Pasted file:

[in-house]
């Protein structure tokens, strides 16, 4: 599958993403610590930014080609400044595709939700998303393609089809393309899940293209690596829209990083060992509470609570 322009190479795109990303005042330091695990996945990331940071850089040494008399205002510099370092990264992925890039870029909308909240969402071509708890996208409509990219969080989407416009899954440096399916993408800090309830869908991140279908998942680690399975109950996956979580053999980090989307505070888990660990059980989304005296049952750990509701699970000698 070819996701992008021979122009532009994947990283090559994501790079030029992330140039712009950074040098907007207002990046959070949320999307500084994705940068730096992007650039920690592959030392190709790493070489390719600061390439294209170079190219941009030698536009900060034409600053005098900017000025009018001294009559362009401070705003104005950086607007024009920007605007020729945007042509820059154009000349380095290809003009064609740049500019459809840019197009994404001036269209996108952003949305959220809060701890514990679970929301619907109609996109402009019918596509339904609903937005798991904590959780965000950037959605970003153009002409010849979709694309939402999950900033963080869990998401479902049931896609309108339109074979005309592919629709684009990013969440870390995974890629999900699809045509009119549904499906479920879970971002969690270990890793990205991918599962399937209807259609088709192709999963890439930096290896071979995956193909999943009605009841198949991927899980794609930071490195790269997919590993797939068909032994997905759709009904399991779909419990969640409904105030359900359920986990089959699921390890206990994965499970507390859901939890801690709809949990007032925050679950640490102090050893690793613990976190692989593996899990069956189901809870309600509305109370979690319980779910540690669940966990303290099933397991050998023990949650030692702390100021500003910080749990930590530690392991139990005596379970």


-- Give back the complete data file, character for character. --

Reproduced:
[in-house]
């Protein structure tokens, strides 16, 4: 599958993403610590930014080609400044595709939700998303393609089809393309899940293209690596829209990083060992509470609570 322009190479795109990303005042330091695990996945990331940071850089040494008399205002510099370092990264992925890039870029909308909240969402071509708890996208409509990219969080989407416009899954440096399916993408800090309830869908991140279908998942680690399975109950996956979580053999980090989307505070888990660990059980989304005296049952750990509701699970000698 070819996701992008021979122009532009994947990283090559994501790079030029992330140039712009950074040098907007207002990046959070949320999307500084994705940068730096992007650039920690592959030392190709790493070489390719600061390439294209170079190219941009030698536009900060034409600053005098900017000025009018001294009559362009401070705003104005950086607007024009920007605007020729945007042509820059154009000349380095290809003009064609740049500019459809840019197009994404001036269209996108952003949305959220809060701890514990679970929301619907109609996109402009019918596509339904609903937005798991904590959780965000950037959605970003153009002409010849979709694309939402999950900033963080869990998401479902049931896609309108339109074979005309592919629709684009990013969440870390995974890629999900699809045509009119549904499906479920879970971002969690270990890793990205991918599962399937209807259609088709192709999963890439930096290896071979995956193909999943009605009841198949991927899980794609930071490195790269997919590993797939068909032994997905759709009904399991779909419990969640409904105030359900359920986990089959699921390890206990994965499970507390859901939890801690709809949990007032925050679950640490102090050893690793613990976190692989593996899990069956189901809870309600509305109370979690319980779910540690669940966990303290099933397991050998023990949650030692702390100021500003910080749990930590530690392991139990005596379970």